“For I know the plans I have for you,” declares the Lord, “plans to prosper you and not harm you, plans to give you hope and a future.” – Jeremiah 29:11
Hello from the new Religious Education Director! My name is Beth Willis; I live in North Kingstown with my four-year-old daughter Claire and newborn son Teddy. I grew up in Barrington and settled in South County after graduating from the University of Rhode Island with a B.A. in Art History and minor in Religious Studies. Growing up I attended Evangelical Covenant Church in Riverside, which provided the foundation of my faith, while my college studies provided a deeper, wider understanding. Professionally, I was a nanny for 20 years. I have a deep love for children; watching them grow as they explore the world has been a rewarding experience.
I joined Central eight years ago. I’ve sung in the choir, served as Music Committee chair, and made ornaments for our Tree Trimming event. Serving Central has brought joy into my life while providing opportunities to continue my own faith journey.
This is a transitional time, as we adjust to not seeing our beloved Cathy Clasper-Torch each week. I hope to bring a sense of peace and consistency to the children of the church school, as well as new, fun opportunities to learn. I will be drawing on my background in Religious Studies and my daily work with children to provide a warm and open space to learn and explore faith and what that means in our daily lives.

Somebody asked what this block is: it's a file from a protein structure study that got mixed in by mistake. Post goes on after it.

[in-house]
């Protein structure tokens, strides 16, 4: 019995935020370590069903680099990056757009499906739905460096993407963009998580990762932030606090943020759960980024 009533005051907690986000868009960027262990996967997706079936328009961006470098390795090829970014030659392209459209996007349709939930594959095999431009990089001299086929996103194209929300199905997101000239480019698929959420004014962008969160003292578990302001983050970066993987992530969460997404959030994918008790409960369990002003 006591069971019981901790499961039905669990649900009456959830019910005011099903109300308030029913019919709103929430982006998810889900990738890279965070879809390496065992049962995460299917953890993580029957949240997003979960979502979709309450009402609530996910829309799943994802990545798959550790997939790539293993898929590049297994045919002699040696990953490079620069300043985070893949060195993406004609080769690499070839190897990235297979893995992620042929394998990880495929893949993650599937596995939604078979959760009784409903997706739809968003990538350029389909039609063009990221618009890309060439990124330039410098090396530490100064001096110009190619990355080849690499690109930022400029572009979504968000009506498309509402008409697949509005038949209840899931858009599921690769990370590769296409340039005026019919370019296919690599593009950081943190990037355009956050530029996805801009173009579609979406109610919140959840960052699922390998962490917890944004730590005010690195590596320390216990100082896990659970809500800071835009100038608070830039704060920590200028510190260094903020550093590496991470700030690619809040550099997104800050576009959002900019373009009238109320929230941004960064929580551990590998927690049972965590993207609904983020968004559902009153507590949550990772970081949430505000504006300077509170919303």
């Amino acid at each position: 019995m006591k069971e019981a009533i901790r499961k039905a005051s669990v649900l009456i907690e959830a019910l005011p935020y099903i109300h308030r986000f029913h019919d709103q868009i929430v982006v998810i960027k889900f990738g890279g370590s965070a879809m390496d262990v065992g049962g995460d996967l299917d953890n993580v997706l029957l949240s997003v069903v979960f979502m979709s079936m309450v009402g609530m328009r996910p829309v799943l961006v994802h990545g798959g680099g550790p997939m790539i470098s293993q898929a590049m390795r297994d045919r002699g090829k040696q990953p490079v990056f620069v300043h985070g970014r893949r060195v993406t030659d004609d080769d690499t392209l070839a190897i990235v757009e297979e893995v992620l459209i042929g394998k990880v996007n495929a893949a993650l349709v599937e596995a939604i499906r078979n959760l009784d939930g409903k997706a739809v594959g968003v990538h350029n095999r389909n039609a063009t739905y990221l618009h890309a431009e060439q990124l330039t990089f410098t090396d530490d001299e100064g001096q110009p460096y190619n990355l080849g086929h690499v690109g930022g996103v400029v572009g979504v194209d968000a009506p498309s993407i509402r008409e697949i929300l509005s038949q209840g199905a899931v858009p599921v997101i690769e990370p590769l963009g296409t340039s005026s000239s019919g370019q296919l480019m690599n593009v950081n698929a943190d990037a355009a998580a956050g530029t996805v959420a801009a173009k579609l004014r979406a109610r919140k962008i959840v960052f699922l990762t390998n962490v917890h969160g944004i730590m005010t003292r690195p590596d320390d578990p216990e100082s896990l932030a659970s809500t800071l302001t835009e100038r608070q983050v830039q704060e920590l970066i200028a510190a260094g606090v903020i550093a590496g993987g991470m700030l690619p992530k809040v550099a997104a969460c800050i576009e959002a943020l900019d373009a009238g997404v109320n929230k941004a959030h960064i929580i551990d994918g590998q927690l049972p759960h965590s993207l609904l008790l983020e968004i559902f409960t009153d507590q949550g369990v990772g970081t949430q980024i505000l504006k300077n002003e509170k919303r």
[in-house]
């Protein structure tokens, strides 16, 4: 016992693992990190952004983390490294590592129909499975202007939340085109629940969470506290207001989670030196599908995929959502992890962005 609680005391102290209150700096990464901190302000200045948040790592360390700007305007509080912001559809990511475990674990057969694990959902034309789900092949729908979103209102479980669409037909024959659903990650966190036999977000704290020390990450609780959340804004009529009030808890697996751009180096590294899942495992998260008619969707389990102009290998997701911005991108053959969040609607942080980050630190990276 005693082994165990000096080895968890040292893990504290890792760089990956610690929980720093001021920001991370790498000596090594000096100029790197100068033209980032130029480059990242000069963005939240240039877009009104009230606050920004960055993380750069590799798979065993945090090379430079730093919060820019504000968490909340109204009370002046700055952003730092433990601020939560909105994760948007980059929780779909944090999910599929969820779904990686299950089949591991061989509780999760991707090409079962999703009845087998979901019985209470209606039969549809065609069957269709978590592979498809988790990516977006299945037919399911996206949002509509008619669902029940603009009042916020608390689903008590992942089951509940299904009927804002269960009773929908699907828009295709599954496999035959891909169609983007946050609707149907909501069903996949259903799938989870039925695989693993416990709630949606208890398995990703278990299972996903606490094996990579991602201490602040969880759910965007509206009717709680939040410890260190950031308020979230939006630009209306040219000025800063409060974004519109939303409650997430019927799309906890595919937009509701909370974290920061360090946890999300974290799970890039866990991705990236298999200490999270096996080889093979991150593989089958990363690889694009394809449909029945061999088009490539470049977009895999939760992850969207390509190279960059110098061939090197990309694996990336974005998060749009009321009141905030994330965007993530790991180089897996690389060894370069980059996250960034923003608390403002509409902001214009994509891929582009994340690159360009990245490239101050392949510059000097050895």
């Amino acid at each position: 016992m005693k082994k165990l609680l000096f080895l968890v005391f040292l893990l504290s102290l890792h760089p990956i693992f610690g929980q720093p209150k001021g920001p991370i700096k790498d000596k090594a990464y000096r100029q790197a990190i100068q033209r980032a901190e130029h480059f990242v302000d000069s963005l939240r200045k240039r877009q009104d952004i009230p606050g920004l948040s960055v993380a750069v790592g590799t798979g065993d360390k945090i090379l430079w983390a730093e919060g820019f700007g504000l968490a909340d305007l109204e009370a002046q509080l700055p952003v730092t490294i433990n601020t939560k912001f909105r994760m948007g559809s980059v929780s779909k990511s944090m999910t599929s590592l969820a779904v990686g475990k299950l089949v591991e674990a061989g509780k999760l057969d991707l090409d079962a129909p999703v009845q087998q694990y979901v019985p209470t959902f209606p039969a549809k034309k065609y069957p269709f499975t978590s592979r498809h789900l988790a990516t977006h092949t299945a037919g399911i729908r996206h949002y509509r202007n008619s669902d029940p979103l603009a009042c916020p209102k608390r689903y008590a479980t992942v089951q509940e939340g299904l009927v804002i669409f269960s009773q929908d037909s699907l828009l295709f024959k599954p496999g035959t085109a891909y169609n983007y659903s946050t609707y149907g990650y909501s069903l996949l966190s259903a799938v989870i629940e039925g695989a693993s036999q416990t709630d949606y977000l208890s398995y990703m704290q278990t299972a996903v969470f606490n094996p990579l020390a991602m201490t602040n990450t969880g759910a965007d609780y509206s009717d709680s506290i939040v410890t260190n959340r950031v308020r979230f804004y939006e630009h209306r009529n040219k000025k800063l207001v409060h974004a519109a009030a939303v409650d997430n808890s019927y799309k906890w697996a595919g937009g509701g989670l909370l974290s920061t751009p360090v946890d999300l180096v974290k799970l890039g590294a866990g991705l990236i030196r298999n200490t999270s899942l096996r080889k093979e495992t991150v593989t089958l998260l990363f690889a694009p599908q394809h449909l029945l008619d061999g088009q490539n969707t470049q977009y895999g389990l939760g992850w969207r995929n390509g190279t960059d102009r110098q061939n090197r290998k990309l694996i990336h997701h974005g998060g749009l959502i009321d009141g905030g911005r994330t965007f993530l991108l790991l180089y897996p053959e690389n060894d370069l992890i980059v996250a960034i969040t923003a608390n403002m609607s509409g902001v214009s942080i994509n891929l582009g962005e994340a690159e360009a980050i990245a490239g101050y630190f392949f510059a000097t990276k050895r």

It is an honor to be entrusted with the Christian education of Central’s children. Moving forward together, we will create lasting, joyful memories of fellowship as we deepen our understanding and faith in God.
With Love and Gratitude – Beth
Family Game Night
It doesn’t matter whether you are eight or 80. You’ll love this unplugged evening with table games, pizza, fellowship, and good old-fashioned fun! Bring your favorite games to share and play with others. Pizza, snacks, dessert, and beverages will be provided by the Religious Education committee. NEOS, WORD, and 19-39 will be there, so bring the whole family! Suggested donation: $5 per person or $10 per family. Saturday, Feb 1, 5 to 7 pm in Chapel Hall.